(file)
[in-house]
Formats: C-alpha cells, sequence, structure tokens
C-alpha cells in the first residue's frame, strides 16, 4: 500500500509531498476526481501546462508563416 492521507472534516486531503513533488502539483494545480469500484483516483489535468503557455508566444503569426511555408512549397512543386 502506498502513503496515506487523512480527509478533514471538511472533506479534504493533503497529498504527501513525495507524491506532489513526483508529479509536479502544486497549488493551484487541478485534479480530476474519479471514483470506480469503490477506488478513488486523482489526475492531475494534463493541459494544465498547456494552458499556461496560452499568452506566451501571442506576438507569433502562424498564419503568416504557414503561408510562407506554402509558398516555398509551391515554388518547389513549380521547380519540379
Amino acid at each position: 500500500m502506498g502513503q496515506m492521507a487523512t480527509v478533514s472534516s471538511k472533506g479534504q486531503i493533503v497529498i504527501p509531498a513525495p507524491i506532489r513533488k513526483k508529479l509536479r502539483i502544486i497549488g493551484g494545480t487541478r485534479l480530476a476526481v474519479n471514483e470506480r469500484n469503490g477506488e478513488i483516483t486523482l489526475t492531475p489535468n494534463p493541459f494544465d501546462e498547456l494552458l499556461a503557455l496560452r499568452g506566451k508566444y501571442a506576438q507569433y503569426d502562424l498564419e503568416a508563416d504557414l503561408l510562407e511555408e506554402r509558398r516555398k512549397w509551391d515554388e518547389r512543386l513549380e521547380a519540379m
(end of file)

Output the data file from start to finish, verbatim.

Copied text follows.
[in-house]
Formats: C-alpha cells, sequence, structure tokens
C-alpha cells in the first residue's frame, strides 16, 4: 500500500509531498476526481501546462508563416 492521507472534516486531503513533488502539483494545480469500484483516483489535468503557455508566444503569426511555408512549397512543386 502506498502513503496515506487523512480527509478533514471538511472533506479534504493533503497529498504527501513525495507524491506532489513526483508529479509536479502544486497549488493551484487541478485534479480530476474519479471514483470506480469503490477506488478513488486523482489526475492531475494534463493541459494544465498547456494552458499556461496560452499568452506566451501571442506576438507569433502562424498564419503568416504557414503561408510562407506554402509558398516555398509551391515554388518547389513549380521547380519540379
Amino acid at each position: 500500500m502506498g502513503q496515506m492521507a487523512t480527509v478533514s472534516s471538511k472533506g479534504q486531503i493533503v497529498i504527501p509531498a513525495p507524491i506532489r513533488k513526483k508529479l509536479r502539483i502544486i497549488g493551484g494545480t487541478r485534479l480530476a476526481v474519479n471514483e470506480r469500484n469503490g477506488e478513488i483516483t486523482l489526475t492531475p489535468n494534463p493541459f494544465d501546462e498547456l494552458l499556461a503557455l496560452r499568452g506566451k508566444y501571442a506576438q507569433y503569426d502562424l498564419e503568416a508563416d504557414l503561408l510562407e511555408e506554402r509558398r516555398k512549397w509551391d515554388e518547389r512543386l513549380e521547380a519540379m